Just days remain to catch the Freeport Historical Society’s nine-month exhibit on Freeport’s great shoemaking industry.

“Cobblers to Capitalists: Two Centuries of Freeport Shoemaking” is scheduled to close Friday, Jan. 15, at 4 p.m. However, RSU 5 Community Programs is offering a guided tour of the display Saturday from 10-11 a.m., at the Harrington House, 45 Main St. Historical society curator Holly Hurd – busy working on a “mini exhibit” on logging that starts on Feb. 1 – will be the tour guide for the last glimpse of the exhibit.

“We want to get as many people as possible in to see it,” Hurd said. “I’ll lead people throught it and describe it and answer questions.”

Hurd said that the cost of the tour is $5 for Freeport residents and $10 for nonresidents. Those interested can sign up by calling 865-6171 or going to rsu5-rce.org, she said.

“Cobblers to Capitalists” drew many visitors for its long run, Hurd said.

“There was a lot of enthusiasm and interest,” she said. “It seemed that we had a lot of local visitors, or people who were just interested in the subject.”

Freeport’s shoemaking industry at one time numbered 30 factories. H.E. Davis and E.B. Mallett built big factories in the center of town.

“The reason that Freeport has developed as a retail center was the shoemaking industry,” Hurd said. “The infrastructure was here.”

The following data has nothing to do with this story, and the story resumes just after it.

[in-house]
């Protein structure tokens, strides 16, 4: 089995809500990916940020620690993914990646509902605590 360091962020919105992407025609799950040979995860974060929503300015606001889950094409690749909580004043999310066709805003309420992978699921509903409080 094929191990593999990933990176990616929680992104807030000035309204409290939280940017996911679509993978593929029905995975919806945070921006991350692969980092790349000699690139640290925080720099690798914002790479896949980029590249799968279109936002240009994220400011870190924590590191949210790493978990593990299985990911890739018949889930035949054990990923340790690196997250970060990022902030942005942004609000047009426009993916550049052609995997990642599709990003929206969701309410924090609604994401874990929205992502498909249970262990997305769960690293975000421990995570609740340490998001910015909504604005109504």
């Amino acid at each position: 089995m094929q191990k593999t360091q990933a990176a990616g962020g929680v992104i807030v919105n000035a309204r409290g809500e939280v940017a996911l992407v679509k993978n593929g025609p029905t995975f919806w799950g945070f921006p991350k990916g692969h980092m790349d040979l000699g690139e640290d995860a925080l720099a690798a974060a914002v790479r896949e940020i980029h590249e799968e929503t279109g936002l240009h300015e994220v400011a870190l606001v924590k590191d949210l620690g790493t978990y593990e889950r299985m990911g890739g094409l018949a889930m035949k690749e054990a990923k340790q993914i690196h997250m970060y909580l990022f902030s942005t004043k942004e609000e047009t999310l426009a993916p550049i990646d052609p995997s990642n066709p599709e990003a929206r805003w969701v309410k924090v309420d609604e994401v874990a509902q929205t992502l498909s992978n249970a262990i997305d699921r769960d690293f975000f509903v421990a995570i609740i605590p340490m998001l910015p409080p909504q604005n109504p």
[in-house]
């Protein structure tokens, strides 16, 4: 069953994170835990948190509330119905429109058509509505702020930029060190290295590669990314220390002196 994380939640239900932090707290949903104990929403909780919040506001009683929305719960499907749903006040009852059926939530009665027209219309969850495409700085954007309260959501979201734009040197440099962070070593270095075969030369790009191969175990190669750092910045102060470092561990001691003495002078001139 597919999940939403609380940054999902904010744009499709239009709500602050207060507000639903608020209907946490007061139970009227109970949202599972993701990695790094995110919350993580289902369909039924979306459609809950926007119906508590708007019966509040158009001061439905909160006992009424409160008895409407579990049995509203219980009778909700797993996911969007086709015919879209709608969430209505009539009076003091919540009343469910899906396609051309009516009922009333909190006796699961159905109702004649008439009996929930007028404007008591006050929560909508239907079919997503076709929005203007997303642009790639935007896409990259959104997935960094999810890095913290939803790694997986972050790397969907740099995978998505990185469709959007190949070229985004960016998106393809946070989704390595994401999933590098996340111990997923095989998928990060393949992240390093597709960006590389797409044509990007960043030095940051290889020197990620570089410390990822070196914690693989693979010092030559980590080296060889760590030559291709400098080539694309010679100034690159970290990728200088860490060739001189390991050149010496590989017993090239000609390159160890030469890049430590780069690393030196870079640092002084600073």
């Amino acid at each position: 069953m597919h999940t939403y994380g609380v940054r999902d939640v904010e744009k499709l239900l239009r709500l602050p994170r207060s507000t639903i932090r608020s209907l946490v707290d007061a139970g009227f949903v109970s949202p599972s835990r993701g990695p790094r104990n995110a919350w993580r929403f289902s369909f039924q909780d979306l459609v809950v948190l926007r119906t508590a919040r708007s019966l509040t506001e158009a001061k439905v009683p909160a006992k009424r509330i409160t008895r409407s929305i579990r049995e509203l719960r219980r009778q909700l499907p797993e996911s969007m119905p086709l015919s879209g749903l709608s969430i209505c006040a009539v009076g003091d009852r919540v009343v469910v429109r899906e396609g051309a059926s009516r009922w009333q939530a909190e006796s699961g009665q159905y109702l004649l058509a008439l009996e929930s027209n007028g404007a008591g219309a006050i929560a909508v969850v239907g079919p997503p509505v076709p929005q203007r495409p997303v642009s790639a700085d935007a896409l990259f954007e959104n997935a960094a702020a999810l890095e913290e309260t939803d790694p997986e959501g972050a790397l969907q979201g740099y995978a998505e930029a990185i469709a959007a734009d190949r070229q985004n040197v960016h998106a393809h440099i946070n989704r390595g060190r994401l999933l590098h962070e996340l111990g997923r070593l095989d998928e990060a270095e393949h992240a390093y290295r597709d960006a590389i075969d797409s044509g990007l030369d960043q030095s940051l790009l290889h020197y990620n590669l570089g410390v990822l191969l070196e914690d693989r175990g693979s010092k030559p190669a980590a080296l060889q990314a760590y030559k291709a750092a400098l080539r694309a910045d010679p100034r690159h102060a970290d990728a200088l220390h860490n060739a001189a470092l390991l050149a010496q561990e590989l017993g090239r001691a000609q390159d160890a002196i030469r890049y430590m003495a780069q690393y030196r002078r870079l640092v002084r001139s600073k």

The last factory closed in 1970.

Hurd and volunteers devoted one room of the Harrington House to the early history of shoemaking in Freeport and the other to the factories, machines and tools. Cobblers’ benches, shoe pegs and other aspects of the industry are on display.

A research team examined census and tax records to identify the names of people who worked as shoemakers. The historical society obtained many photographs and objects from the L.L. Bean archives and other sources, and interviewed former shoe workers.

When Hurd concludes the tour, she and Jim Cram, interim executive director of the Freeport Historical Society, will turn their full attention to upcoming displays. The mini-exhibit on logging, with the help of photographs from Rangeley, runs for eight weeks. A year-long exhibit devoted to Freeport artists will follow.

“Logging in the Maine Woods, 1915-1928,” will feature the paintings of Alden Grant, Sr. The opening reception on Feb. 1 will be from 5-7 p.m.

The 19 paintings are on loan from the Rangeley Lakes Region Logging Museum, for eight weeks only. The subject is logging in the Maine woods from 1915-1928 when axes, handsaws and horses were used to cut and haul trees.

“Alden Grant spent many hours of his childhood observing loggers working near his home in the area of Rangeley,” Hurd said. “He created these folk art paintings from 1986-1990, when he was in his late 1970s, from his memories of the logging camps in the early decades of the 20th century.”

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